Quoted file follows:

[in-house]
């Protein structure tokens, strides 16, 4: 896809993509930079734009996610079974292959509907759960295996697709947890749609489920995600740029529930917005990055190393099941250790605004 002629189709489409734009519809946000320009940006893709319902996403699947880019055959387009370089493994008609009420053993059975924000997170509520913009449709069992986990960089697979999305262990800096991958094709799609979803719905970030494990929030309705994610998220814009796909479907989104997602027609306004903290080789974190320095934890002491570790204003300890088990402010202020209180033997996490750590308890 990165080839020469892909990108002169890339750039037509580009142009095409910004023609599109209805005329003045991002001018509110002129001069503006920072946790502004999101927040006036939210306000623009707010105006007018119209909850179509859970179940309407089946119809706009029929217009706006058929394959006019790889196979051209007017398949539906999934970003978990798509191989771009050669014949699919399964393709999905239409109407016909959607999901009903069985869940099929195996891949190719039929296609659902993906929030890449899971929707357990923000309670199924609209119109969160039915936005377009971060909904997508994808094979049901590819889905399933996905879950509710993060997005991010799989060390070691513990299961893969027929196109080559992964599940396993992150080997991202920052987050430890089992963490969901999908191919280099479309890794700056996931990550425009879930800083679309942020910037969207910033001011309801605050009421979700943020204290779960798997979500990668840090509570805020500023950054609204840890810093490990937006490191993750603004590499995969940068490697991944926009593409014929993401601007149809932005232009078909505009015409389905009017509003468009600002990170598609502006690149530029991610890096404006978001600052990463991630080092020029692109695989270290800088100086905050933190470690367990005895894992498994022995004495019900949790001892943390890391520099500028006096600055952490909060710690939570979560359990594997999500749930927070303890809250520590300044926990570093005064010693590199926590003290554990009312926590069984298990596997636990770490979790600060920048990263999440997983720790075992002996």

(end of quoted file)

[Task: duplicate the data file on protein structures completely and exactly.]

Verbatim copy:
[in-house]
């Protein structure tokens, strides 16, 4: 896809993509930079734009996610079974292959509907759960295996697709947890749609489920995600740029529930917005990055190393099941250790605004 002629189709489409734009519809946000320009940006893709319902996403699947880019055959387009370089493994008609009420053993059975924000997170509520913009449709069992986990960089697979999305262990800096991958094709799609979803719905970030494990929030309705994610998220814009796909479907989104997602027609306004903290080789974190320095934890002491570790204003300890088990402010202020209180033997996490750590308890 990165080839020469892909990108002169890339750039037509580009142009095409910004023609599109209805005329003045991002001018509110002129001069503006920072946790502004999101927040006036939210306000623009707010105006007018119209909850179509859970179940309407089946119809706009029929217009706006058929394959006019790889196979051209007017398949539906999934970003978990798509191989771009050669014949699919399964393709999905239409109407016909959607999901009903069985869940099929195996891949190719039929296609659902993906929030890449899971929707357990923000309670199924609209119109969160039915936005377009971060909904997508994808094979049901590819889905399933996905879950509710993060997005991010799989060390070691513990299961893969027929196109080559992964599940396993992150080997991202920052987050430890089992963490969901999908191919280099479309890794700056996931990550425009879930800083679309942020910037969207910033001011309801605050009421979700943020204290779960798997979500990668840090509570805020500023950054609204840890810093490990937006490191993750603004590499995969940068490697991944926009593409014929993401601007149809932005232009078909505009015409389905009017509003468009600002990170598609502006690149530029991610890096404006978001600052990463991630080092020029692109695989270290800088100086905050933190470690367990005895894992498994022995004495019900949790001892943390890391520099500028006096600055952490909060710690939570979560359990594997999500749930927070303890809250520590300044926990570093005064010693590199926590003290554990009312926590069984298990596997636990770490979790600060920048990263999440997983720790075992002996």